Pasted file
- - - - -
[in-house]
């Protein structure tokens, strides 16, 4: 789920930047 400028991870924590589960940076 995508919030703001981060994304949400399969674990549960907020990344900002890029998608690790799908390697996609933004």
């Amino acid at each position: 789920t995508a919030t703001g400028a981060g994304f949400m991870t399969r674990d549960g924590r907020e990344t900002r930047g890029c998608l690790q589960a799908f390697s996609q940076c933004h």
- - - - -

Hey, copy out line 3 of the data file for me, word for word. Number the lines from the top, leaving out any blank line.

């Amino acid at each position: 789920t995508a919030t703001g400028a981060g994304f949400m991870t399969r674990d549960g924590r907020e990344t900002r930047g890029c998608l690790q589960a799908f390697s996609q940076c933004h």